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Reise und Influenz-Karte der vorzüglichsten Eil-Post und Brancardwagen Course in dem Oesterreichischen Kaiserstaate.
Raffelsperger, Franz, 1...
Reise und Influenz-Kart...
1826
Separate Map
 
Author
Raffelsperger, Franz, 1793-1861
Full Title
Reise und Influenz-Karte der vorzüglichsten Eil-Post und Brancardwagen Course in dem Oesterreichischen Kaiserstaate.
Note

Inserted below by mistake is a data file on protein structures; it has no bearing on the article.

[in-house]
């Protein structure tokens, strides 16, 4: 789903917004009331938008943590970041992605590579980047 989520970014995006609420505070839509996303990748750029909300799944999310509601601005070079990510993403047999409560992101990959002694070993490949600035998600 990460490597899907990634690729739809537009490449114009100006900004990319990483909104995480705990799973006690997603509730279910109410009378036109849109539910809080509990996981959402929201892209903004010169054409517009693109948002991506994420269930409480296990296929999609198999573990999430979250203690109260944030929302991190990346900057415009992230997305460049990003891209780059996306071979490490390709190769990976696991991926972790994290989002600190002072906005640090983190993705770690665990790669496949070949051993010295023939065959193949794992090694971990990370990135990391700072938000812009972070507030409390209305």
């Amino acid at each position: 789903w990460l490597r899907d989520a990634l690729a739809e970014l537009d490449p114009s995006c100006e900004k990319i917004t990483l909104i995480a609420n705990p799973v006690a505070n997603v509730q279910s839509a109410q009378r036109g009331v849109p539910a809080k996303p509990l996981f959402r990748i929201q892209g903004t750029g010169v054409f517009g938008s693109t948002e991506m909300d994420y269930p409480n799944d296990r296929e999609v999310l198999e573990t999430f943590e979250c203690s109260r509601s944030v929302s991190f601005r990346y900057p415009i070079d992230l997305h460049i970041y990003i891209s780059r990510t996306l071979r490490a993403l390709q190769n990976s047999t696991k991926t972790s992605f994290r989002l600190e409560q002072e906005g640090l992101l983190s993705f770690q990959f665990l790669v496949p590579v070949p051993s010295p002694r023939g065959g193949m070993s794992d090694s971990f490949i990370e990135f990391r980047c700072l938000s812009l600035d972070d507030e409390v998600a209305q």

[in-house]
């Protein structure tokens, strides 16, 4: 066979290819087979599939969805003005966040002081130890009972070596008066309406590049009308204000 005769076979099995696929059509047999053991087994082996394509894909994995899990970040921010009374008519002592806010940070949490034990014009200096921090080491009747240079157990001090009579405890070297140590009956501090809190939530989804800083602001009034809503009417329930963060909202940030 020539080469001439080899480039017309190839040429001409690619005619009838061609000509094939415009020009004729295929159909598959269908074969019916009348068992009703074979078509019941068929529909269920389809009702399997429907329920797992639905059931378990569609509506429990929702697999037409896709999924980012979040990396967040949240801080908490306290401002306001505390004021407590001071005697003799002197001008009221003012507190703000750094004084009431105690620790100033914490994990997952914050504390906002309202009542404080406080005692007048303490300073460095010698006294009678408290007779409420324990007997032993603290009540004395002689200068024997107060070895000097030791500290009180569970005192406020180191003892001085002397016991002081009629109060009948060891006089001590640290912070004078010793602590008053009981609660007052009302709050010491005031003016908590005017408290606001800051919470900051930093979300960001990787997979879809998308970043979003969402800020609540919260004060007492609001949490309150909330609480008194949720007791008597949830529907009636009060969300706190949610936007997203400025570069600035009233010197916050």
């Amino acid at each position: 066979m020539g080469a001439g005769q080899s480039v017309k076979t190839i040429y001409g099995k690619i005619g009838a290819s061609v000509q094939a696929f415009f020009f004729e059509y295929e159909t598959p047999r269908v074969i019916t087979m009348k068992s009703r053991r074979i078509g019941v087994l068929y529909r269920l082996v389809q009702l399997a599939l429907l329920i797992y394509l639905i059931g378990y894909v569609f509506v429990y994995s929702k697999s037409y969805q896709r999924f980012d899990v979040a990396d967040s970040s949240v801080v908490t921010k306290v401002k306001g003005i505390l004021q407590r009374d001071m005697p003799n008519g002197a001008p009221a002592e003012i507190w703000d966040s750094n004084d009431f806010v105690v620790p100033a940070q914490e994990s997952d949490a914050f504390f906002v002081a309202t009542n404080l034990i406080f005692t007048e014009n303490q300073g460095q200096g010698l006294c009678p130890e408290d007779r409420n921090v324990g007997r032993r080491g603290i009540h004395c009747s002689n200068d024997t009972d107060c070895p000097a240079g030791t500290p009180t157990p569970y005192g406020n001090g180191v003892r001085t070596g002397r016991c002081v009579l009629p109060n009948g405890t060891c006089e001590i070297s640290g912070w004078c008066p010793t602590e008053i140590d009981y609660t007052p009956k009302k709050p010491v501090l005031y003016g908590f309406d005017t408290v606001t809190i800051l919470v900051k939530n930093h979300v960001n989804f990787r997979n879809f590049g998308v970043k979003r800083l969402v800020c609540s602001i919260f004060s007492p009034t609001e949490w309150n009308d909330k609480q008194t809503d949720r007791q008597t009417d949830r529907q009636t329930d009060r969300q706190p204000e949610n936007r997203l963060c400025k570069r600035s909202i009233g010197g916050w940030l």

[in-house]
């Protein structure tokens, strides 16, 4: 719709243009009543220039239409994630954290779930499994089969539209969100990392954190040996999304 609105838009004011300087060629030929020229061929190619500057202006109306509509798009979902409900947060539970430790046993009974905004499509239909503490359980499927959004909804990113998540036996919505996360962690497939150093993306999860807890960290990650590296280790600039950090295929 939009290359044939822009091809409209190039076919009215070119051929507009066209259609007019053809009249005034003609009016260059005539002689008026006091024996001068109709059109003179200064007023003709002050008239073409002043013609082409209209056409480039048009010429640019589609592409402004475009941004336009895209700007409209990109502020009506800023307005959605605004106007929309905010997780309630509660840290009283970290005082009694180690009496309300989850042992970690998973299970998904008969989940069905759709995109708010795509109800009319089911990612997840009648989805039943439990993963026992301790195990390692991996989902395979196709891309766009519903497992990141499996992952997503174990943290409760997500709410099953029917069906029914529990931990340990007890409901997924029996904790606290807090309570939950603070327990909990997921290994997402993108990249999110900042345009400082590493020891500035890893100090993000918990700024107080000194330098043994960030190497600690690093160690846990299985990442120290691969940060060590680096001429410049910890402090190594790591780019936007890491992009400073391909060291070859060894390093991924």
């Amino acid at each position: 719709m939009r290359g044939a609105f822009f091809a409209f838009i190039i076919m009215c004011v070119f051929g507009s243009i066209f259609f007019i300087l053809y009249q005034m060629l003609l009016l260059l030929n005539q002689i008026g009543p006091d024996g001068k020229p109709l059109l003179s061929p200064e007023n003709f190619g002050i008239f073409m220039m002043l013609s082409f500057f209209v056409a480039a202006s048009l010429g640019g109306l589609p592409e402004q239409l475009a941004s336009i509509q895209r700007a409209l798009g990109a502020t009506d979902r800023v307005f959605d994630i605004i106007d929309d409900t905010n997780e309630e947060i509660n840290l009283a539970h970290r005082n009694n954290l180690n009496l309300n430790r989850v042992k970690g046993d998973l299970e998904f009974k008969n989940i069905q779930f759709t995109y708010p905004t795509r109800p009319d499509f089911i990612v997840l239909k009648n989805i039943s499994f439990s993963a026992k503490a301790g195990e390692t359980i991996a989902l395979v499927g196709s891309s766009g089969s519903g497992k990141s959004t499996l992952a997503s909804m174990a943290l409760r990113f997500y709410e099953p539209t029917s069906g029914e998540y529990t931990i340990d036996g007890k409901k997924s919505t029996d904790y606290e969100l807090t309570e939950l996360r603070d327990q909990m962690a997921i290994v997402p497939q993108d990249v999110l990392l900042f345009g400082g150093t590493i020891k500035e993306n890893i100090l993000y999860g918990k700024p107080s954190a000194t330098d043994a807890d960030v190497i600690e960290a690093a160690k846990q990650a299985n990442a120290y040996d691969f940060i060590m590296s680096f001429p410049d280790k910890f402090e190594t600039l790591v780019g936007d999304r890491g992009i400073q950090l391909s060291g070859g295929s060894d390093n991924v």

Alexander Johnson: "Extremely rare – 1 of only 2 known examples – of the first edition of Franz Raffelsperger’s highly progressive, stylized geographical time chart of the postal system of the Habsburg Empire and its neighbours. This extremely rare, separately-issued geographical time chart features a brilliant stylized design, decades ahead of its time. Centred on Vienna, it features lines connecting various nodes (cities / major post offices), giving the dispatch and arrival times between each. The sophistication and economy of expression of the work is unlike anything we have seen from the time, even surpassing that of Raffelsperger’s other postal charts. The scope of the chart focuses upon the Hapsburg Empire and its immediate neighbours, its coverage extending as far south as Rome and as far north as Berlin; as far west as St. Gallen, Switzerland and as far east as Lemburg (Lviv, Ukraine). The chart was printed at Raffelsperger’s own costs, although done with the approbation of the Austrian Postal directorate. The present map is the 1st (of 2) editions; the second edition is virtually identical and is dated 1827. The chart is extremely rare in either state. We cannot locate any examples in sales records; in institutional holdings was can trace only 1 example of the present 1st edition (Austrian National Library, Vienna) and 1 example of the 2nd edition (National & University Library of Slovenia - Ljubljana). Franz Raffelsperger (1793 - 1861) [often spelled ‘Raffelsberger’] was one of the most fascinating and underappreciated mapmakers of the 19th Century, responsible for innovative, proto-modernist map designs and unusual printing techniques. That he is not better known today is likely due to the boutique nature of his work; most of his maps were produced in very limited print runs intended for specialists, and so did not gain a mass audience. That being said, his maps were treasured by those who utilized thematic cartography, as well as Austro-Hungarian academics. Raffelsperger was born in Modra, in today’s Slovakia (then part of Hapsburg Hungary). In 1820, he gained employment at the Austrian Postal Directorate in Vienna, where he became fascinated with postal cartography. He was given special access to mapping and information in the directorate’s archives and he proceeded to draft several postal maps, such as the present chart, which were published at his own cost, although the directorate endorsed his work and assisted in their marketing. All of the 1820s issues, such as the present example, are today remarkably rare, as they were produced in only very limited print runs. Importantly, they all tend to feature innovative, proto-modernist designs, decades ahead of their time. In 1835, Raffelsperger began experimenting with different printing methods, especially publishing maps with letterpress. In 1837, he received a privilege for printing maps through this technique. As he did not own a printing shop, he sub-contracted the presses of various Viennese publishers. In 1839, Raffelsperger received a gold medal in Vienna for his industrial achievements, although he continued to produce his maps in a boutique fashion, in limited print runs. In 1841, Raffelsperger published the first edition of this atlas of Austria, Erster Typometrischer Atlas für Geschäftsleute jeder Art, Gymnasien, Schulen und Zeitungsleser. It featured 15 maps of different scales, some of which were printed on two pages. In 1843, he published an atlas of Europe with 24 maps. While Raffelsperger is best known for his separately published maps of the Austrian Empire, showing postal routes and railways, he also published maps of Paris, Budapest and Warsaw. Curiously, he also produced non-cartographic, such as portraits and works of unusual typography, including prints bearing Chinese letters and proofs of oriental scripts. In 1843, Raffelsperger founded his own company,  K.K. außerordentlich ausschließlich privilegierte typograph.-geograph. Kunstanstalt (the Emperor’s exclusively privileged typographical-geographical art workshop) in Vienna. However, only a year later he ran into trouble with Viennese book publishers who accused him of creating a “disturbance”, as he was printing not only maps, but also accompanying text, against the regulations of the book printers’ guild. Raffelsperger was compelled to move to Leipzig, Saxony, where he was finally able to operate his enterprise as he saw fit. In addition to maps, he specialized in broadsides and newspapers, including the Der Unpartheiische. Although active as a mapmaker and publisher, Raffelsperger for many years maintained his position at the Austrian Postal Directorate; however, due to a contretemps, he was suspended from his post in 1849, and dismissed in 1851. Latterly, Raffelsperger became something of a recluse and dedicated his time to academic writing and publishing.
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